27. Togo (1960-present)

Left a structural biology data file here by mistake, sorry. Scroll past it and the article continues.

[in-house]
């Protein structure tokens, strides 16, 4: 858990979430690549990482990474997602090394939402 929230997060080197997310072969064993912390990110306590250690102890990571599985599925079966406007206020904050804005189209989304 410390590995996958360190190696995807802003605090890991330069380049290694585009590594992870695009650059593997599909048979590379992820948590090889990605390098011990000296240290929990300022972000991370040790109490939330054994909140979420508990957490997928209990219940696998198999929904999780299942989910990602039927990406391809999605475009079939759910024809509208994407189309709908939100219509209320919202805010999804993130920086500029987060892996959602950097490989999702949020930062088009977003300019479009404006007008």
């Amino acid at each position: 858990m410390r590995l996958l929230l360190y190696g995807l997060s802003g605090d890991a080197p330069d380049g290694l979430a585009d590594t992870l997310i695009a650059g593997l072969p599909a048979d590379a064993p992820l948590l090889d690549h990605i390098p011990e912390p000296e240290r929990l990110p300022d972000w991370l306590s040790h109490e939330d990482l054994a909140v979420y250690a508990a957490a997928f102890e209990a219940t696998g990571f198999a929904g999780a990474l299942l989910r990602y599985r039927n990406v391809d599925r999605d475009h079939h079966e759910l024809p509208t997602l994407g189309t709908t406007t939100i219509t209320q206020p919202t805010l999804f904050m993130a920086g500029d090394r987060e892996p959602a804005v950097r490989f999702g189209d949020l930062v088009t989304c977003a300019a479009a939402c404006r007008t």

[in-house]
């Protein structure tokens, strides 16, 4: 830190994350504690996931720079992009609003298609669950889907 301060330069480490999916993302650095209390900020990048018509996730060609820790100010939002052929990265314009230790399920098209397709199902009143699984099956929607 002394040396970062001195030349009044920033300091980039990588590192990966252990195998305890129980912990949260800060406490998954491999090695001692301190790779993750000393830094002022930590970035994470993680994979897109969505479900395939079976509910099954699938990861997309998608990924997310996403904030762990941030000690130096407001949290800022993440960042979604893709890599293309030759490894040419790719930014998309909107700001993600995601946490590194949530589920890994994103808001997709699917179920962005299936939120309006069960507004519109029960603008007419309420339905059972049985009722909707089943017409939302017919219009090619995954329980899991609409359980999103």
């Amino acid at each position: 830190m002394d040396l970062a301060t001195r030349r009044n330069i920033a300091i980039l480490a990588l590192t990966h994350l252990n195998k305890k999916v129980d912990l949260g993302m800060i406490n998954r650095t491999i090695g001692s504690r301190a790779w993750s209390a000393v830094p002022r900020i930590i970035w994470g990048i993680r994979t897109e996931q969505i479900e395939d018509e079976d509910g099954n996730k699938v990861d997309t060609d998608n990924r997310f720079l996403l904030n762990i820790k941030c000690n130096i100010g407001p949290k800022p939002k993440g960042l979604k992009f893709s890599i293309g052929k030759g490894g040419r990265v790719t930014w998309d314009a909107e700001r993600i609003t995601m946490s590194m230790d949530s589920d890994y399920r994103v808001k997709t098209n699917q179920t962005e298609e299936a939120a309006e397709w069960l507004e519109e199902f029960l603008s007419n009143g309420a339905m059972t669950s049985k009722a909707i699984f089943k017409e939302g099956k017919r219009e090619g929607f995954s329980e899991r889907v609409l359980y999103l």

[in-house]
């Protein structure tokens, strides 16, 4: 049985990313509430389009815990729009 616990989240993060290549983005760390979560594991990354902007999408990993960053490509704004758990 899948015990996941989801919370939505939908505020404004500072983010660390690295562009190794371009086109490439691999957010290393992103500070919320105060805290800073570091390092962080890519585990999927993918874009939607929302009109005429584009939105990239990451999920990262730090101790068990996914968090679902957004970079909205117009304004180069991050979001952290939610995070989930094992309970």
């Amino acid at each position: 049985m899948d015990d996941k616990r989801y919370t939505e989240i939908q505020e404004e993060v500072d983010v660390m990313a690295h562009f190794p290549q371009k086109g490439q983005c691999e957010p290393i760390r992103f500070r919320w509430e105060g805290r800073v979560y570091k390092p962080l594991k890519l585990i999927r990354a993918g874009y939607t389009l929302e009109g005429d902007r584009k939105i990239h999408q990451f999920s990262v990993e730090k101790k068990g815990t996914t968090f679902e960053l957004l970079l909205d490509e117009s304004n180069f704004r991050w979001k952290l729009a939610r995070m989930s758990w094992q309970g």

Pre-Crisis Phase (April 27, 1960-November 30, 1961):  Togo formally achieved its independence from United Nations trusteeship under French administration on April 27, 1960.  Sylvanus Olympio of the Committee of Togolese Unity (Comité de l’Unité Togolaise-CUT) was elected without opposition to a seven-year term as president on April 9, 1961.  Legislative elections were held on April 9, 1961, and the Committee of Togolese Unity (Comité de l’Unité Togolaise-CUT) won 52 out of 52 seats in the National Assembly.  A new constitution was approved in a referendum on April 9, 1961.